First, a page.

Posted 9th July 2012 | 3 Comments

Network Rail launches international arm

NETWORK RAIL has launched an international rail consultancy, echoing the former Transmark business which was run by British Rail for more than two decades.

Making the announcement today, the company said: 'Network Rail Consulting will harness the vast range of skills and experience available within Network Rail to demonstrate British expertise overseas and be an international ambassador for Britain’s rail industry. It will also help channel innovation back into Network Rail’s core business, helping deliver a better value railway for Britain'.

The development is part of the present restructuring of Network Rail, which has already seen the devolution of the company's territorial routes, converting them into effectively standalone businesses with their own profit and loss accounts.

The new subsidiary Network Rail Consulting will seek foreign clients, offering its knowledge in several areas. As well as a general advisory service, the main topics will be Strategic Planning, Asset Management, Operations & Maintenance and Capital Projects.

Network Rail added that it intends to form strategic alliances with CH2M HILL and Atkins, to pursue the opportunities in its target markets. Other third-party consultants may also become involved as the business matures.

The company will be paying particularly close attention to countries such as the USA and India, which have large but ageing rail networks in need of modernisation.

NRC's new managing director is Nigel Ash, who said: "Network Rail has internationally valuable experience in developing innovative and pioneering approaches in asset management, and the successful delivery of large and complex capital projects, such as the Kings Cross redevelopment and the first stage of Thameslink. 

"In addition, we look after one of the most heavily used railways in the world, on largely Victorian infrastructure. Despite these challenges, our railway carries more people on more trains than ever before, with improving levels of punctuality.

"By proving ourselves in the international market, Network Rail will be able to demonstrate that it is a modern, efficient and competitive company."

The reform of Network Rail is being overseen by its chief executive David Higgins, who joined the company in February 2011. He added: "Our vision is to be a world-class independent British-based infrastructure group that is internationally respected for providing rail services and solutions that deliver outstanding value, responsibly. 

"Since the privatisation of the rail industry, Britain has not had a national rail champion operating in the international market. Network Rail has the depth and breadth of rail experience and knowledge to promote British expertise overseas and become a valuable international ambassador for our rail industry and for UK plc."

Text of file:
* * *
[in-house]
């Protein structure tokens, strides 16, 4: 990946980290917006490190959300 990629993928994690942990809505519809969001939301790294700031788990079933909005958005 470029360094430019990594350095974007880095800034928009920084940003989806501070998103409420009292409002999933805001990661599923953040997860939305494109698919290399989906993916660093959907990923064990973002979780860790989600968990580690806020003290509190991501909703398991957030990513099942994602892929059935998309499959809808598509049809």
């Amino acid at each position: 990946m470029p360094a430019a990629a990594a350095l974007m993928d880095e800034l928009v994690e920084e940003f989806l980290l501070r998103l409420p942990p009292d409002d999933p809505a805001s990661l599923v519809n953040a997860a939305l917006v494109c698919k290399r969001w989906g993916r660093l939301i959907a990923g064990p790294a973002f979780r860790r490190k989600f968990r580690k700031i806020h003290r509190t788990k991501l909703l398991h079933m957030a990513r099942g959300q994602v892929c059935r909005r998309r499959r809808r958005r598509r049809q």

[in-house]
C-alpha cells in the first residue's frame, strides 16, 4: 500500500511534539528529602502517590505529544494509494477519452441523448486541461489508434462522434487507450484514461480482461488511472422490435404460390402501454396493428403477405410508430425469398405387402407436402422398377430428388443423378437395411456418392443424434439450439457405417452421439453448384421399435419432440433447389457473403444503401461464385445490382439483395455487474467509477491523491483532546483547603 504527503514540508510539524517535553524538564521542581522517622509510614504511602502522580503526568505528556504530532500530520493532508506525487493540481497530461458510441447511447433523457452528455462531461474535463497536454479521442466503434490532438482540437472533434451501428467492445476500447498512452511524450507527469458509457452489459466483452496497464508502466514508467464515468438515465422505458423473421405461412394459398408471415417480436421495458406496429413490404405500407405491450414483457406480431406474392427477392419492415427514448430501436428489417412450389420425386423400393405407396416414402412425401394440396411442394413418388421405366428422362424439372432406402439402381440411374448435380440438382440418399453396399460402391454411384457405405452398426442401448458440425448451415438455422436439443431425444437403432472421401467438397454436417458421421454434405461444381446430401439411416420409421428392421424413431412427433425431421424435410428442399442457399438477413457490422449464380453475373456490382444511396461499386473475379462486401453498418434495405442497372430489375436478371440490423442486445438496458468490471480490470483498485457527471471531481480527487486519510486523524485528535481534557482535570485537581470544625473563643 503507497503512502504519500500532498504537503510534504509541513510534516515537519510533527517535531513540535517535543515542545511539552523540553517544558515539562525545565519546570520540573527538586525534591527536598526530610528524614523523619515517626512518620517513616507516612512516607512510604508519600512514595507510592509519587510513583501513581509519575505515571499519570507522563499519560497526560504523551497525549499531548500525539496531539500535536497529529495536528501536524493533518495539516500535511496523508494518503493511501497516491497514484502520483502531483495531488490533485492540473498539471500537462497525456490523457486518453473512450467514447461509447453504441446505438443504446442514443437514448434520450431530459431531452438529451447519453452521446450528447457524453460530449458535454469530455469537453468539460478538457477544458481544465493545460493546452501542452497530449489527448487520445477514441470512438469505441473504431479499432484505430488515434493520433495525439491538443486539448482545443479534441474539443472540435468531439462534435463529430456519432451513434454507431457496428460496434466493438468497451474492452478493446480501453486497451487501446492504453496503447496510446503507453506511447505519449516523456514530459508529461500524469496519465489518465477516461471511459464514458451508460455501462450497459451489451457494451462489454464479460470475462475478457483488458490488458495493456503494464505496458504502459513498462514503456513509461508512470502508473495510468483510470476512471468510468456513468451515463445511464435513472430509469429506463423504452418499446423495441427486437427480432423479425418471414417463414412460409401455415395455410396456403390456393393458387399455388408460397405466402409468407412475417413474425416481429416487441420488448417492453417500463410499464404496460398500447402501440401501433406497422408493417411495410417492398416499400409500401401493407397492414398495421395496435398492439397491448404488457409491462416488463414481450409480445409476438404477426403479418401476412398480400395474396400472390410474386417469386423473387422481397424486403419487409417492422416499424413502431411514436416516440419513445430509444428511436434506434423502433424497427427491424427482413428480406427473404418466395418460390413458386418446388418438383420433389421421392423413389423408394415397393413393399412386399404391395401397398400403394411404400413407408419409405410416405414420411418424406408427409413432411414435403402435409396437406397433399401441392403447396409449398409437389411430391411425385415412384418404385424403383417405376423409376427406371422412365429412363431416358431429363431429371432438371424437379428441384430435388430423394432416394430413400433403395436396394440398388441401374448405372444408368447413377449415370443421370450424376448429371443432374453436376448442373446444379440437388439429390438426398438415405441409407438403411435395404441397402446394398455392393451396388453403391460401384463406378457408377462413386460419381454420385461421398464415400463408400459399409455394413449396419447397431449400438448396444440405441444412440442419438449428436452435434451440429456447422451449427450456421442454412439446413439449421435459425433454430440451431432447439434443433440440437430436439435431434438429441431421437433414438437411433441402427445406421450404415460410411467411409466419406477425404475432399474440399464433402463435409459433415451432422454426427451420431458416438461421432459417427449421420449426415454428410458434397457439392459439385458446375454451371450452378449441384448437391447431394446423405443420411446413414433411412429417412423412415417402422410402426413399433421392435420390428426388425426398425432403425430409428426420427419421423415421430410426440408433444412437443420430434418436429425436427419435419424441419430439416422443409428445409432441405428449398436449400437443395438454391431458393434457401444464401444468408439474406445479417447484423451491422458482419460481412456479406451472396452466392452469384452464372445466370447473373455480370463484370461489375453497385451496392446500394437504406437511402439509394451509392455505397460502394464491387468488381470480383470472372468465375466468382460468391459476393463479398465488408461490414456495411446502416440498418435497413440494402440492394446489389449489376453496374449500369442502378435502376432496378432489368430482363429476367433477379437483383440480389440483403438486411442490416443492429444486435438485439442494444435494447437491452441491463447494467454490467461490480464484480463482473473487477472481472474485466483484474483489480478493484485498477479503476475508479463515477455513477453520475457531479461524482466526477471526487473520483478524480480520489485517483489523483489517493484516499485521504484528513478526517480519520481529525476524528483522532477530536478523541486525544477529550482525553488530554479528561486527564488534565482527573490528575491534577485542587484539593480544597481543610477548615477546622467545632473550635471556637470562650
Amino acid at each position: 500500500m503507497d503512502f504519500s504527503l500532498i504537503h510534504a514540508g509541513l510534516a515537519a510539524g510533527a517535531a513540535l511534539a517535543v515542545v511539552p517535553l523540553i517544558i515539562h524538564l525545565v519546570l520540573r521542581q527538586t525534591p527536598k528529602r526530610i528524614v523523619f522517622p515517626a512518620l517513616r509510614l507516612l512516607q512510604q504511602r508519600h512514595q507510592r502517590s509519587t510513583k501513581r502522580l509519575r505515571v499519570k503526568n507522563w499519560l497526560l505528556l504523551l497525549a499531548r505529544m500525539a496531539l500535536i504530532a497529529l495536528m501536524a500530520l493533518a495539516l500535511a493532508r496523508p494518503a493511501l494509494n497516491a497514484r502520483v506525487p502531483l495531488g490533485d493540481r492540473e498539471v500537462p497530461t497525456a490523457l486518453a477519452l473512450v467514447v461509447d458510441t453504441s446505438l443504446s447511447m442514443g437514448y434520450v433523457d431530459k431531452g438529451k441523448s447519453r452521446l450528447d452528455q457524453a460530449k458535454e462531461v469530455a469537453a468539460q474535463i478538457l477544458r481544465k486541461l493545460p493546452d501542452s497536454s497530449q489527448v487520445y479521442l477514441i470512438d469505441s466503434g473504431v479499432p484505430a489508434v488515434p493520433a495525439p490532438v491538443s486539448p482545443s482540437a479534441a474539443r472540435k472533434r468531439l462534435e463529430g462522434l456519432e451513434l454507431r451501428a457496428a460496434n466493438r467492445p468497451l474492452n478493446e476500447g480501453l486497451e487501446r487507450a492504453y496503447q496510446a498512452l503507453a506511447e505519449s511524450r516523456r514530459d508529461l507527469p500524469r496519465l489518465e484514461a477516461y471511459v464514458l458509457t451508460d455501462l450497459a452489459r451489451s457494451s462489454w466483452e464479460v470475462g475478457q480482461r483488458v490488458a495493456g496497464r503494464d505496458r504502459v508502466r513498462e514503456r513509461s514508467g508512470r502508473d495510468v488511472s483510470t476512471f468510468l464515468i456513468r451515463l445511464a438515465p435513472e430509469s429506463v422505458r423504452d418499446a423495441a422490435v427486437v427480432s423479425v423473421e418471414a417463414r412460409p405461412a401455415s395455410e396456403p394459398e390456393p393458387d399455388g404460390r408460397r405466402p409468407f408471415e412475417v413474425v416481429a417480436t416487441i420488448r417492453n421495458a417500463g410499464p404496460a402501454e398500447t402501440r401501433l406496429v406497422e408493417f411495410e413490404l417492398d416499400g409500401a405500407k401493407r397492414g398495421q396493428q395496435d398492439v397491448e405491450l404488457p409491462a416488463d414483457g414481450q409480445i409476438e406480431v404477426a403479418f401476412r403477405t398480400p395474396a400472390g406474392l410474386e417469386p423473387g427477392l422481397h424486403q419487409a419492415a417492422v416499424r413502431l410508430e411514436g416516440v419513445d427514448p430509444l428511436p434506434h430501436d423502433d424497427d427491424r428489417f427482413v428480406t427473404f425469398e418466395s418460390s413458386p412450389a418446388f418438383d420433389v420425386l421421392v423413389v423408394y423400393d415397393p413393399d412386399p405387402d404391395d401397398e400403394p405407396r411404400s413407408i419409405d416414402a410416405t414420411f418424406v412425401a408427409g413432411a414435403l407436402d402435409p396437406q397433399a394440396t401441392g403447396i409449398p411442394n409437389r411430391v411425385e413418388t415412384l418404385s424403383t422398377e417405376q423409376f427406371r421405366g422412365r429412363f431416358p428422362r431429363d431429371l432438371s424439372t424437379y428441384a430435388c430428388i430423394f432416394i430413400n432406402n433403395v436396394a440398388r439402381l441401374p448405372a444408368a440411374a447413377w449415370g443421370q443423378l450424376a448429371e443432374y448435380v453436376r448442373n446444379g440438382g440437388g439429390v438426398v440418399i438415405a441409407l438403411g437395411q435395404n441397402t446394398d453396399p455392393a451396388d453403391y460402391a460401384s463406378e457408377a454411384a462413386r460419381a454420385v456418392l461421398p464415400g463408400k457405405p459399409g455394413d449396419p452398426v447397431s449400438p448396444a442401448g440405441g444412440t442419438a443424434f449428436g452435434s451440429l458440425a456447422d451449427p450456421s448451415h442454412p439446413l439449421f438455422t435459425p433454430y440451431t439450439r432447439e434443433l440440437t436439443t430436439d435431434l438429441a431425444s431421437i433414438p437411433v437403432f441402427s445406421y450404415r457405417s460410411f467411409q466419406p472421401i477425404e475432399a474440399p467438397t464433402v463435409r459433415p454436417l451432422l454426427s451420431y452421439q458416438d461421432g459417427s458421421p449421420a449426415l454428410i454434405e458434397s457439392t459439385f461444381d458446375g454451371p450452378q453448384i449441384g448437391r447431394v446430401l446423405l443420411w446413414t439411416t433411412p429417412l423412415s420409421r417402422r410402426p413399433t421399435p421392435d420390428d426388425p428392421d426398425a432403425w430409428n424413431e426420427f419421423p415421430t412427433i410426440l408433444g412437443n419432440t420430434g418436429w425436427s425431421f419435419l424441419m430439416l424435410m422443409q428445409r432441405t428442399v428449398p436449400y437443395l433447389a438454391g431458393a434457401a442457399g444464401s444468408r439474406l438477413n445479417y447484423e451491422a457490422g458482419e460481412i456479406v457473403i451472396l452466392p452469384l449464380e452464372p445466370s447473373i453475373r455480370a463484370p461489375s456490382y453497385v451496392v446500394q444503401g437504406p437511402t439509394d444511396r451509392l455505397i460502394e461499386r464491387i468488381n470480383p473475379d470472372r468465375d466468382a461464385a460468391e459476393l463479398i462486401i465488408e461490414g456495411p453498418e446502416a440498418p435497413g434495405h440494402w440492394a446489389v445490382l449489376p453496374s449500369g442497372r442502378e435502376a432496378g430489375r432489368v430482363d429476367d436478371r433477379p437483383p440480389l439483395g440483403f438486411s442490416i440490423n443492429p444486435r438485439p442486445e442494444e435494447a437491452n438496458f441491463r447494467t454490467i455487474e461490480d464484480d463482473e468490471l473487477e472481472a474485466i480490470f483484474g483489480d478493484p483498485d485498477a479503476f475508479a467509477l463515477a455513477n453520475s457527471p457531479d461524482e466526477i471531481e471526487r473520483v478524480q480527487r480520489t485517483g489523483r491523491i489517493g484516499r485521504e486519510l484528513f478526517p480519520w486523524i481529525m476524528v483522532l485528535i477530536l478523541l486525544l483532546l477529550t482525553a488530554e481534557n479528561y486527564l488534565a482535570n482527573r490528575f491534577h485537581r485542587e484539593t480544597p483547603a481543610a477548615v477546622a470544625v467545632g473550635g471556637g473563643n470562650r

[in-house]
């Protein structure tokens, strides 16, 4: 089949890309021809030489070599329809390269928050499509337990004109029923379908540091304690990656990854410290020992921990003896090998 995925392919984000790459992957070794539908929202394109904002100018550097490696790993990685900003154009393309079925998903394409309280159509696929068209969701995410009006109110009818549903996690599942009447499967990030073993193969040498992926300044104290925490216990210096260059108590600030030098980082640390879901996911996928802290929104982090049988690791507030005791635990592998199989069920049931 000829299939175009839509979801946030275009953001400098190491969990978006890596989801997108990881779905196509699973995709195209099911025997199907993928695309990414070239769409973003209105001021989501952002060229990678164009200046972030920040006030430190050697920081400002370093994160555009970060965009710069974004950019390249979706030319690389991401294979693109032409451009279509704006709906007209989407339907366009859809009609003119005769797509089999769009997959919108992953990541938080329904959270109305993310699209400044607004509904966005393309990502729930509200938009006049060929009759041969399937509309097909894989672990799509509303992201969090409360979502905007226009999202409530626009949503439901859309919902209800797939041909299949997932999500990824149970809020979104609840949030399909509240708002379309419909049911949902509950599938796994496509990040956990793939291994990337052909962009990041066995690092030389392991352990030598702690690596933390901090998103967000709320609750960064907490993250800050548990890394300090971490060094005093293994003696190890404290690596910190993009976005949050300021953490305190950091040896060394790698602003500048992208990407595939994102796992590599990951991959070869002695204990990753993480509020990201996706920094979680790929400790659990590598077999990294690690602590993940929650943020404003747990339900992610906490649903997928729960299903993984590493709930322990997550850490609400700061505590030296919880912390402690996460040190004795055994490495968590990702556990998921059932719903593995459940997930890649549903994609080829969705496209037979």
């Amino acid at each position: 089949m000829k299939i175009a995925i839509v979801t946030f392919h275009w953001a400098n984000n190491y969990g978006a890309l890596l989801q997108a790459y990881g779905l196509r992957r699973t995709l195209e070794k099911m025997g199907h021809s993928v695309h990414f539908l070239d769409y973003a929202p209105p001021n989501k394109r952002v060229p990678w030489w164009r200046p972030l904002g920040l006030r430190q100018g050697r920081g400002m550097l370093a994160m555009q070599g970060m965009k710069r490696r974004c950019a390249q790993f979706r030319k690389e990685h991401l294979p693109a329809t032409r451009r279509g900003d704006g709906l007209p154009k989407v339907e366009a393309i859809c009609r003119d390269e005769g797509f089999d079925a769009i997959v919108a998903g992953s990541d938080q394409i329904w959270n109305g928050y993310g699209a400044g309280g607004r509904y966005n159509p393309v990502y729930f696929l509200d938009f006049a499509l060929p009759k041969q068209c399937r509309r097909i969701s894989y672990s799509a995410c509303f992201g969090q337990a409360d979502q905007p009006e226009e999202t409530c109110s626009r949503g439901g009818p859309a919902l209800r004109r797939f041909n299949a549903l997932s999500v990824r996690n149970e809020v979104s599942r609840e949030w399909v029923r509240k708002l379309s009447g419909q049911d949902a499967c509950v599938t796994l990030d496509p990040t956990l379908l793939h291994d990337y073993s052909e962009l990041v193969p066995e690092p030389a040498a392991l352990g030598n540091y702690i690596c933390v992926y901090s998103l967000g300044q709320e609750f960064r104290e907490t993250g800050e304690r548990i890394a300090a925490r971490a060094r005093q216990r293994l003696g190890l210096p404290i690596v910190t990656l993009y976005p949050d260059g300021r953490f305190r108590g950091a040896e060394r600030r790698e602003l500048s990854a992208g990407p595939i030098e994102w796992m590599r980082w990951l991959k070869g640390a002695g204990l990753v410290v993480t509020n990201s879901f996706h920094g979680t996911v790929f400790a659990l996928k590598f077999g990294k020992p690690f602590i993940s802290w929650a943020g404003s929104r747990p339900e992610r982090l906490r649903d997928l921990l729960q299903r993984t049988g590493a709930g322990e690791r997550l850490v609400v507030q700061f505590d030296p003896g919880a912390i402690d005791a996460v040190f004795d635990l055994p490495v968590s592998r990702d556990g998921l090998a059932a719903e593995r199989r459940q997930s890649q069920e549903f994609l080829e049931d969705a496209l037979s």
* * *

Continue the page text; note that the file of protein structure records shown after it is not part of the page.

Transmark, which was the consultancy arm of the BR Research Division, was sold to Halcrow when the railways were privatised in the 1990s. 

Reader Comments:

Views expressed in submitted comments are that of the author, and not necessarily shared by Railnews.

  • MikeB, Liverpool

    Could this be a case of Network Rail setting up a new business which, if it becomes a global success, they then sell off to a cash-rich North American buyer for a substantial profit or is it just my sense of cynicism? Hopefully, I am proved wrong and this new consultancy becomes a highly successful and long-term part of Network Rail.

  • Lee, Manchester

    Sounds like Network Rail (a public sector body) is entering into the private sector. jamie, farnborough raises an interesting point as while Network Rail may have a lot of operational experience, it will find itself up against stiff competition from the likes of Aecom, Atkins, Mott McDonald and Bechtelto name a few consultancies icurrently operating in the British and Eurpoean markets, and all used by Network Rail in terms of design consultancy. The eurpoean rail companies tend to be pretty good at operating their networks. Don't know about the Americans, but their train operators are also infrastructure owners and already have considerable experience in operating in the Americas. I hope Network Rails losses if there are any, will be borne by Network Rail rather than the tax payer, DfT or TOC's.

  • Jamie, Farnborough

    So is Network Rail going to operate international rail services? If not, what exactly is this company going to do?